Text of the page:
When they could store their productive wealth in the form of almost yield-less paper promises of future payment from a bankrupt, belligerent, militaristic enemy?

Hopefully at least they bought GLD or Comex contracts or non allocated bullion, so they dont have to pay storage costs.

In reply to by sheikurbootie

philipat strannick Mon, 06/25/2018 - 19:32 Permalink

The only thing new in this article was:

Russia has already taken financial steps to protect its interest. In April, it sold off almost $5 billion in U.S. Treasuries. 

..which is incorrect. In April, Russia sold almost $50 Billion in UST's. Nuff said...

In reply to by strannick

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In reply to by oddjob

Boing_Snap nmewn Mon, 06/25/2018 - 23:08 Permalink

Unlike the US/UK which wastes its advantage through speculation in the financial markets and profits to the few at the top, the Chinese are leaving behind them something useful, like industry and infrastructure, which can benefit the many.

There is a big difference between the two approaches. In fact the Chinese are using the Hamiltonian approach, an American construct that built the US into an empire through mutual benefit of infrastructure build out.

The US is now attached at the hip with the UK, which took control of the US in 1913 and the failing empire of debt is drowning both.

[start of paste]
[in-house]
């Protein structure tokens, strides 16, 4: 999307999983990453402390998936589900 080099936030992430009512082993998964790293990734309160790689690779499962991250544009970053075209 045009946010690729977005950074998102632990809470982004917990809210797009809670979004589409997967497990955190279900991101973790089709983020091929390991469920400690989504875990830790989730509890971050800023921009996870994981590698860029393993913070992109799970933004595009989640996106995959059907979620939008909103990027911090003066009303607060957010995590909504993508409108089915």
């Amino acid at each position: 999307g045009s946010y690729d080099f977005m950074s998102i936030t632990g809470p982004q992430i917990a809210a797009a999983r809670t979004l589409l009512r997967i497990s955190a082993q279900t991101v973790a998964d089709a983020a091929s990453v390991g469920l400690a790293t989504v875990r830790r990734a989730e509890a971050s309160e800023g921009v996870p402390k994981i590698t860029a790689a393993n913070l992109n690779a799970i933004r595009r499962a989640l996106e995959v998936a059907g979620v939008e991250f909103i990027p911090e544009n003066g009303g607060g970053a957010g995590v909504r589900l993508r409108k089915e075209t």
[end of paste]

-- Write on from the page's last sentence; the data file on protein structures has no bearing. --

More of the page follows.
In reply to by nmewn

lunaticfringe Stuck on Zero Mon, 06/25/2018 - 23:02 Permalink

Exactly. What I want to know is whether or not anyone is ever going to take delivery on the Crimex. It's fucking monopoly money and the first thing we should do is remove precious metals from commodity markets- big players would never get their gold that way and all the Crimex has become- is a mechanism for the central bank to continually drive the price down through its numerous proxies and trading desks. Morons like Bob at 321 gold could finally see the effects of manipulation and true price discovery.

In reply to by Stuck on Zero

Boing_Snap nmewn Mon, 06/25/2018 - 22:57 Permalink

Russia and China are doing more than just stockpiling real money, they're side stepping the UK's stranglehold on international finance.

The Cayman Island tax dodge for large corporations relies on the Eurodollar trade, these City of London offshoots are tax havens that allow the large elitist corporations to dodge their fair share of the tax burden, which we have to make up for.

With every trade deal that doesn't use the USD or Euro, which now more than 50% of the world's population is just starting to implement, the ability to control International finance is weakened.

The Belt and Road initiative is also a means of wrestling financial control of the Pion nations that in the past either handed over their materials or labor to the US/UK banking criminals for a pittance, the Chinese are offering an equal partnership and hope for real development.

In reply to by nmewn

Goldilocks WFO Mon, 06/25/2018 - 20:09 Permalink

"Never have the world's moneys been so long cut off from their metallic roots."

― Murray M. Rothbard

"The gold standard sooner or later will return with the force and inevitability of natural law, for it is the money of freedom and honesty."

― Hans F. Sennholz

"There can be no other criterion, no other standard than gold. Yes, gold which never changes, which can be shaped into ingots, bars, coins, which has no nationality and which is eternally and universally accepted as the unalterable fiduciary value par excellence."

― Charles De Gaulle

In reply to by WFO